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Meet confidential advisers for students, Kristien and Belle

Published on 31-08-2022 17:41
Kristien van Lunen and Belle Jansen have recently been trained and installed as confidential advisers for students at the Faculty of Science. Get to know them and find out what they can do for you.
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Portrait Belle Jansen
Belle Jansen
Portrait Kristien van Lunen
Kristien van Lunen

Belle is communications officer at the Institute for Interdisciplinary Studies (IIS). “In my work, I have very little direct contact with students. So, I can imagine that it feels safe for a student to share their story with me. I will never supervise their tutorial or mark their exam.” As the programme coordinator of the Master’s programmes in Biological Sciences and Earth Sciences, Kristien draws on her experience with students: “I enjoy having in-depth conversations with people and am a good listener.” 

Relieving feelings of shame and guilt 

Confidential advisers can offer support if you are experiencing inappropriate behaviour by lecturers, students or any other persons you interact with as part of your studies at the UvA. Both Kristien and Belle acknowledge that talking about these situations can be instrumental. Belle: “Personally, I benefitted quite a lot from speaking about it when I experienced inappropriate behaviour. The taboo around these topics must be taken away, as well as feelings of shame and guilt.” Kristien adds: “The next step is also very important: what can students themselves do to resolve the situation? I want to help students to be able to take back control and feel safer and more empowered.”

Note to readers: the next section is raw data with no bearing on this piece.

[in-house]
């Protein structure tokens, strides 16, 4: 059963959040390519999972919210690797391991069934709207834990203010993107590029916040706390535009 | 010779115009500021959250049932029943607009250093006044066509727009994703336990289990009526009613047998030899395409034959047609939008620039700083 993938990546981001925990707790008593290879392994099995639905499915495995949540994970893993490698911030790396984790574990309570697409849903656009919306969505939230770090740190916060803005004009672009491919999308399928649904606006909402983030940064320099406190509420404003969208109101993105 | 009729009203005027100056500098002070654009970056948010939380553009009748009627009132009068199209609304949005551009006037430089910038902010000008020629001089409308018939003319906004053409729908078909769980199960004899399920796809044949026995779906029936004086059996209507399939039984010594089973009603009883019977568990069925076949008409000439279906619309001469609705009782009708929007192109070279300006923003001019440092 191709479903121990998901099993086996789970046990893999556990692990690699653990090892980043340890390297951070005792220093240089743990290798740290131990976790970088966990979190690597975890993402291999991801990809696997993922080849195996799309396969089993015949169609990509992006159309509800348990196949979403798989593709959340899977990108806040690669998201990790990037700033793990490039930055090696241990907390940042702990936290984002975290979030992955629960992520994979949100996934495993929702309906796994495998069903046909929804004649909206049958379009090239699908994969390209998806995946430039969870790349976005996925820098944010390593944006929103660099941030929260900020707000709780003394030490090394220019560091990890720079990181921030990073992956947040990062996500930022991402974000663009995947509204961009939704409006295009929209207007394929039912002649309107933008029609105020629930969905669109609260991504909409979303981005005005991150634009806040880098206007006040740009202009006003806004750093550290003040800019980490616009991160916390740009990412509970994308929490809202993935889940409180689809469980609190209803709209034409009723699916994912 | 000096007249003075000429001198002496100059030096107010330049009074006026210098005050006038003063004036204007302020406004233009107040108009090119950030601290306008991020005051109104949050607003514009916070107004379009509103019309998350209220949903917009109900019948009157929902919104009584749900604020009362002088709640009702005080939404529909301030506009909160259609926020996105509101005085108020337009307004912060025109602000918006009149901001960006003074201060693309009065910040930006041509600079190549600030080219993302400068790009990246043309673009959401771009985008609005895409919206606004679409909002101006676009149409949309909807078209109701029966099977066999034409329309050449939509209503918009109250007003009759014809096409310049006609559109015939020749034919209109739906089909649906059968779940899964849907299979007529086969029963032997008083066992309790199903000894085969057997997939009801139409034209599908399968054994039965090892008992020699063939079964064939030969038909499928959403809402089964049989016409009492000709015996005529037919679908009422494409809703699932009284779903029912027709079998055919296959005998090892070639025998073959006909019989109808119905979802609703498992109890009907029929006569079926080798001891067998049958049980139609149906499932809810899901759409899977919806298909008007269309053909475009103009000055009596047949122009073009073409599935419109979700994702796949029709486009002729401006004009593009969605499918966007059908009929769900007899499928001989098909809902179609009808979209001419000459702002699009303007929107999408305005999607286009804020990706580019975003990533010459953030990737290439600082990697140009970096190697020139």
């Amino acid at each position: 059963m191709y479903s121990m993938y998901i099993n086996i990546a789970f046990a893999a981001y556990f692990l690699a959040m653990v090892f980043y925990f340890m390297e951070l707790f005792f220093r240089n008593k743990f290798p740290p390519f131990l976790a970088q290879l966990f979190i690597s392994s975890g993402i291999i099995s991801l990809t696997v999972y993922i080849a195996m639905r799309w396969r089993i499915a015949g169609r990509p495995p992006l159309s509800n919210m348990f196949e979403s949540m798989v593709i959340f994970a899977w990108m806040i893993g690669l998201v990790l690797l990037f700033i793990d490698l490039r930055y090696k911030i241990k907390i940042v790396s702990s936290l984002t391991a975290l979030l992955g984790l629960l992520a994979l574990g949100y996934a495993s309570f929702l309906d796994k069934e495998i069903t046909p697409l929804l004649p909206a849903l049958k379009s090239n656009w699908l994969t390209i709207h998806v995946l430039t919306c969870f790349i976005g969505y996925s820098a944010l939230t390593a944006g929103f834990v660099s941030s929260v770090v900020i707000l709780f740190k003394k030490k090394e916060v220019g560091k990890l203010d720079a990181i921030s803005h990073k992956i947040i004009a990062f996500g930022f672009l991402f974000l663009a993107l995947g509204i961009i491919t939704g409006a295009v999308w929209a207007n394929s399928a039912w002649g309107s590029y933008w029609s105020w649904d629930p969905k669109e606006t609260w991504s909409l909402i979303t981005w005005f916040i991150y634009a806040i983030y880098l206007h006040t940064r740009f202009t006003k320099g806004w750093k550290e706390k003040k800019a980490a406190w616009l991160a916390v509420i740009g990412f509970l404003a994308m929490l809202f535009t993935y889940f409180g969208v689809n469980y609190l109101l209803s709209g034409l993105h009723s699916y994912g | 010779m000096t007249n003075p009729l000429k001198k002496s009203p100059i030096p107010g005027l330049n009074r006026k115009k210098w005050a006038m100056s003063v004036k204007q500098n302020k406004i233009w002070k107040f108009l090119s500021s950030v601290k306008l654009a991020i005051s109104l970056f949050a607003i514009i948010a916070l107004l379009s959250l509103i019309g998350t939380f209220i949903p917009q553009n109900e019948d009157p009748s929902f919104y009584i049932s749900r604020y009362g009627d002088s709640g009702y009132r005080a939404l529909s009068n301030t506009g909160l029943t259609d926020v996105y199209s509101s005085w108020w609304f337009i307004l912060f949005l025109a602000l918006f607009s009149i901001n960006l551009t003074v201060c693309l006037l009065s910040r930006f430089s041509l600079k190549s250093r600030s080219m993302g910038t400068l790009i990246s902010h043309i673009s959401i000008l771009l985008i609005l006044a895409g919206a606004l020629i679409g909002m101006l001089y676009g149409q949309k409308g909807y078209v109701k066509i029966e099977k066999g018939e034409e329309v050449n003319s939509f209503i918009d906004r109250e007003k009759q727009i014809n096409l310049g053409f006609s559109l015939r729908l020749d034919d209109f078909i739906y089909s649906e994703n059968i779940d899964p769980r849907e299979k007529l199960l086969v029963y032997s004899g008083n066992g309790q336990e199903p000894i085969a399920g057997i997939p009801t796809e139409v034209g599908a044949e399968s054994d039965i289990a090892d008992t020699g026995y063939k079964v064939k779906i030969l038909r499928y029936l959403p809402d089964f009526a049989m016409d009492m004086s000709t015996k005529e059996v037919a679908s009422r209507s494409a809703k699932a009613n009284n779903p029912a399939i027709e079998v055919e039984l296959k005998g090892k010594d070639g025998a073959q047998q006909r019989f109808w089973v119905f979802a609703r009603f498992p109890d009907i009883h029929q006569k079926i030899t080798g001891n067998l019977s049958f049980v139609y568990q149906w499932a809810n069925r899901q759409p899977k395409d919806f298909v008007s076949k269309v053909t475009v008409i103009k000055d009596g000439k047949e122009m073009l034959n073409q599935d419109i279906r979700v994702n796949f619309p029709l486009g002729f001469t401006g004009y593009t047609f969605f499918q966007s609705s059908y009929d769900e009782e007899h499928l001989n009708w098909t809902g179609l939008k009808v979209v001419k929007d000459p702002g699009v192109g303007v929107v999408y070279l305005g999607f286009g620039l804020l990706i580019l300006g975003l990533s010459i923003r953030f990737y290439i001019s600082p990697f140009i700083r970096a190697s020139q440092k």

Recognizing inappropriate behaviour

While some forms of inappropriate behaviour may be quickly recognised, that might be more difficult for others. Kristien explains: “There are four main categories of inappropriate behaviour: bullying, (sexual) harassment, discrimination and aggression.” These types of behaviour can occur in many forms: “Suppose a student is bullied by fellow students in the lecture room or online, via WhatsApp groups. That creates a hostile environment and can make the student feel very unsafe in the study group. In such a situation, getting in touch with a confidential adviser can be helpful,” explains Belle.

Confidential advisers can also assist with practical solutions. Belle: “When you come to us no names or further information about the situation need to be mentioned, but we can come up with solutions to deal with the situation together. And if you do choose to file a formal complaint, we can help with information and support in the whole process.” Both of them stress that how you want to deal with the situation is completely up to you. Kristien: “As a confidential adviser we can inform and support, but the student remains in control of the situation. That is the most important thing.”

When in doubt, get in touch

It is important to note that the inappropriate behaviour do not necessarily need to have occurred at a UvA location. Belle: “Suppose two students go out for drinks together, come across their lecturer and something happens. Then they are not necessarily in the UvA environment, but it’s still something you can talk to us about. In any way, we would like to encourage students to get in touch, if even they are in doubt if they should.” 

You can get in touch by sending an e-mail or giving a call. Kristien: “In most cases, you can make an appointment in one or two days. It is also important to know that you can meet at any place you like, it does not have to be at Science Park if that does not feel safe.”

Are you experiencing some form of inappropriate behaviour, such as bullying, (sexual) harassment, aggression or discrimination? Contact a confidential adviser